Sheldon Jacobson understands the allure of filling out an NCAA tournament bracket.
And the nine quintillion combinations — that’s 9,223,372,036,854,775,808, to be exact — that are out there in trying to successfully predict the entire 68-team field every March.
Jacobson, a University of Illinois computer science professor, has helped run the BracketOdds website since 2011. The site offers up mock tournament brackets and seed projections, filling college basketball fans’ appetite during the winter months leading up to Selection Sunday.
With no Selection Sunday last year because of the COVID-19 pandemic, this year’s event is set for March 14. Jacobson expects Illinois to be in the 68-team field, with BracketOdds giving the Illini a No. 5 seed before Friday night’s home game with Iowa.
BracketOdds has had Illinois as high as a No. 2 seed this season. Jacobson anticipates the Illini will wind up either a No. 3 or No. 4 seed.
“Home losses to Maryland and Ohio State dropped them,” Jacobson said. “A No. 2 seed is reachable, but it means beating Wisconsin and Michigan.”
Illinois is set to have two games with Wisconsin in February and play at Michigan on Feb. 11 — if the Wolverines are clear from the COVID-19 pause by then.
With the Illini likely back in the NCAA tournament for the first time since 2013, they’ll have plenty of company from their Big Ten brethren. Before Friday night, BracketOdds had Michigan (No. 1 seed), Iowa (No. 2 seed), Ohio State (No. 3 seed), Wisconsin (No. 3 seed), Illinois (No. 5 seed), Minnesota (No. 7 seed), Purdue (No. 7 seed), Indiana (No. 9 seed) and Rutgers (No. 11 seed) in the field. Maryland, Michigan State and Northwestern missed the cut.
“Eight look solid,” Jacobson said. “Michigan State has some work to do, if they survive the season. Rutgers looked good, faded, but should make it. Maryland is a dark horse.”
One big obstacle in trying to project the seeds and the teams who make the NCAA tournament this season: the abrupt postponements and cancellations.
“Each game is an opportunity for a team to establish their credibility for the tournament,” Jacobson said. “When games are missed, those opportunities are lost. I believe the committee can only use the performance of the games played to choose teams and seed them. We are seeing underclass-heavy teams are suffering, while teams with many juniors and seniors are surviving.”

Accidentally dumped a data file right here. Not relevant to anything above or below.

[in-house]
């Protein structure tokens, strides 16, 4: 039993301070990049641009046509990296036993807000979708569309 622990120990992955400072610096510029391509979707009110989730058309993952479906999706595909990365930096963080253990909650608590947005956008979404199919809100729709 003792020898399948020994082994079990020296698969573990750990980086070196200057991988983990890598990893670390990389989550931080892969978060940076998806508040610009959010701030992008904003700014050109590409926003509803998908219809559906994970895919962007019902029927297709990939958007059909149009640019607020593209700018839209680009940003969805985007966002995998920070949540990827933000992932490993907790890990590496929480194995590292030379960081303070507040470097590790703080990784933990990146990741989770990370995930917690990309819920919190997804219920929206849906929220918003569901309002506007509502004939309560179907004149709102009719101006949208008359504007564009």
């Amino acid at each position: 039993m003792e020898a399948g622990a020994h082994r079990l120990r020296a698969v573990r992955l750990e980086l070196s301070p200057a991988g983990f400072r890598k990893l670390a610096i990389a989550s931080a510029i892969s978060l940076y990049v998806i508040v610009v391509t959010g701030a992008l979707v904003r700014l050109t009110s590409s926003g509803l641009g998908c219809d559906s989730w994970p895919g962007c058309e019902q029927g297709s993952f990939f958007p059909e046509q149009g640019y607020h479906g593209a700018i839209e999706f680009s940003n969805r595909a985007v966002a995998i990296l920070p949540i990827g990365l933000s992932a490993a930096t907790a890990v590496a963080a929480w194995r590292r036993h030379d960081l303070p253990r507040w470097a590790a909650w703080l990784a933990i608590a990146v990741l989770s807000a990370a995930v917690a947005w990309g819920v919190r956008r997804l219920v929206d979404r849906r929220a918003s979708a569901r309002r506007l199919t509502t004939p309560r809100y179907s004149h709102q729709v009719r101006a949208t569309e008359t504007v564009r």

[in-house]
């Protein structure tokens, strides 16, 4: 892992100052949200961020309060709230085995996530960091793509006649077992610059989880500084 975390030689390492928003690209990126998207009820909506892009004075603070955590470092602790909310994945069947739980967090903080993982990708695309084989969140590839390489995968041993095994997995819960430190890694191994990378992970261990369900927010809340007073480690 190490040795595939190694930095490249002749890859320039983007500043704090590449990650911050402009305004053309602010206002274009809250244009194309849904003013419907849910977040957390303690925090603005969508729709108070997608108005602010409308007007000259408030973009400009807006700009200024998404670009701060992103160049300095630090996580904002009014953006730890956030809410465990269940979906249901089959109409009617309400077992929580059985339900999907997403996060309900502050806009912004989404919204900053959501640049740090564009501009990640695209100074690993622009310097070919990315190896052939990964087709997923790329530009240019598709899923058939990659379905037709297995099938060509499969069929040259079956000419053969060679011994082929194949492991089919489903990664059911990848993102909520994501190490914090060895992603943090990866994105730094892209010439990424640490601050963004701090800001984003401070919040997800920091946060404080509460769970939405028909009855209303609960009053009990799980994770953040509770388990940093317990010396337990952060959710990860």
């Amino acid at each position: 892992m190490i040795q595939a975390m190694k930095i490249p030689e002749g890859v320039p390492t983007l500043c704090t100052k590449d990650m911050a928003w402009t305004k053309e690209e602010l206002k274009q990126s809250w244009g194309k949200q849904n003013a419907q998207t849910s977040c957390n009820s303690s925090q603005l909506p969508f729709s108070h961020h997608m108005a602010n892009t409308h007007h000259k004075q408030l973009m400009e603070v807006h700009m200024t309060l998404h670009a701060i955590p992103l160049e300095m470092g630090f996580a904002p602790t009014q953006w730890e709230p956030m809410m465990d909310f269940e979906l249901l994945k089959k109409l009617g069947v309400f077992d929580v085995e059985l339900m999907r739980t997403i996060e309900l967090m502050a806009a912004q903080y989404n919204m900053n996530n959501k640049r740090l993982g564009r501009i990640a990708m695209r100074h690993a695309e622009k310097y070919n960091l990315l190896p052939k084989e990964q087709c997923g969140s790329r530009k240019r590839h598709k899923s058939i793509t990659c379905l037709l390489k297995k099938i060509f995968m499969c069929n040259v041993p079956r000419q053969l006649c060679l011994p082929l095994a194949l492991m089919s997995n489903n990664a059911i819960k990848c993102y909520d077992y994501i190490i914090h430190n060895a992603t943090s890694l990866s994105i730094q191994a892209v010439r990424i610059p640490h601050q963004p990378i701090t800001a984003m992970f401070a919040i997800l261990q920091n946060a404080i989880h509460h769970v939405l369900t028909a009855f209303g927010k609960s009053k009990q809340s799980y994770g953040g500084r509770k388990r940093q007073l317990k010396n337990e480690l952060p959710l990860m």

One more variable to consider in projecting teams this season: conference tournaments. What happens if a low-major or mid-major conference has two teams worthy of a bid, but come March, those conference tournaments aren’t played?
“If they are tied, who gets the bid? I would guess they both do,” Jacboson said. “The environment is fluid, and it must remain so until Selection Sunday.”
Another factor many basketball fans don’t want to consider, but it’d be foolish not to amid the pandemic. Will all 68 teams selected for the NCAA tournament actually end up playing?
Jacobson has an idea if a team has to drop out of the tournament days before the games are slated to begin on March 18.
“I expect the NCAA to announce the 68 teams and then have a group of next-up teams if any need to drop out,” he said. “These teams are typically the last four out, so there should be no surprises. The NCAA may need to create a group of 8-12 teams to be ready to play. Much like the NHL is using with taxi squads, we (could) have taxi teams. Since all the games will be held in Indiana, moving games around will be disruptive, but doable.”
Number crunching and analytical data aside, Jacobson is like nearly every college basketball fan. He wants to see the NCAA tournament take place this March.
“The madness will be even greater this year,” he said. “Winning is great, but playing is even better. The players need to have the chance to play. The fans want to watch the games. As a perennial optimist, there is hope, and March Madness is one seed of hope for people to hold on to and enjoy.”
Matt Daniels is the sports editor at The News-Gazette. He can be reached at 217-373-7422 or at email@example.com.